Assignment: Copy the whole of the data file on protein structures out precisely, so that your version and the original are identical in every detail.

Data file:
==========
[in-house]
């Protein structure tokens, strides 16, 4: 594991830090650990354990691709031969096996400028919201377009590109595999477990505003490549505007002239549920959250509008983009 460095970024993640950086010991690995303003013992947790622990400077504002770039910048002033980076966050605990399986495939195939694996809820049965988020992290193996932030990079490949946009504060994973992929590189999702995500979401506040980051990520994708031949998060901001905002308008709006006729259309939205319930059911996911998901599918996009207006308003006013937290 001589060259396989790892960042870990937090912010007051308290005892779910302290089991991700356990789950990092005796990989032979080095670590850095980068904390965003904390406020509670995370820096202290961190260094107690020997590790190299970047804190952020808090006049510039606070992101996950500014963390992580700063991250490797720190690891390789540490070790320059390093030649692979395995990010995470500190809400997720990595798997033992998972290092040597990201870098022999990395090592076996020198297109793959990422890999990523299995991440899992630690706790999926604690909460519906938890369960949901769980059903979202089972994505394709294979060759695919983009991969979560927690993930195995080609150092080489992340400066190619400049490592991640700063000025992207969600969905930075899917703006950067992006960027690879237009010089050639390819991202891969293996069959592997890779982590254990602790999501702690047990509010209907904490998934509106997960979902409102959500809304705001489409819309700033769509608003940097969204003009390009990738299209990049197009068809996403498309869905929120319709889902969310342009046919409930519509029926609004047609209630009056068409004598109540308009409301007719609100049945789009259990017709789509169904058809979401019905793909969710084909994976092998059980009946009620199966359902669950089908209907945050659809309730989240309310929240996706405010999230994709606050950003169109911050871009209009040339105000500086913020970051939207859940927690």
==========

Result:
[in-house]
């Protein structure tokens, strides 16, 4: 594991830090650990354990691709031969096996400028919201377009590109595999477990505003490549505007002239549920959250509008983009 460095970024993640950086010991690995303003013992947790622990400077504002770039910048002033980076966050605990399986495939195939694996809820049965988020992290193996932030990079490949946009504060994973992929590189999702995500979401506040980051990520994708031949998060901001905002308008709006006729259309939205319930059911996911998901599918996009207006308003006013937290 001589060259396989790892960042870990937090912010007051308290005892779910302290089991991700356990789950990092005796990989032979080095670590850095980068904390965003904390406020509670995370820096202290961190260094107690020997590790190299970047804190952020808090006049510039606070992101996950500014963390992580700063991250490797720190690891390789540490070790320059390093030649692979395995990010995470500190809400997720990595798997033992998972290092040597990201870098022999990395090592076996020198297109793959990422890999990523299995991440899992630690706790999926604690909460519906938890369960949901769980059903979202089972994505394709294979060759695919983009991969979560927690993930195995080609150092080489992340400066190619400049490592991640700063000025992207969600969905930075899917703006950067992006960027690879237009010089050639390819991202891969293996069959592997890779982590254990602790999501702690047990509010209907904490998934509106997960979902409102959500809304705001489409819309700033769509608003940097969204003009390009990738299209990049197009068809996403498309869905929120319709889902969310342009046919409930519509029926609004047609209630009056068409004598109540308009409301007719609100049945789009259990017709789509169904058809979401019905793909969710084909994976092998059980009946009620199966359902669950089908209907945050659809309730989240309310929240996706405010999230994709606050950003169109911050871009209009040339105000500086913020970051939207859940927690």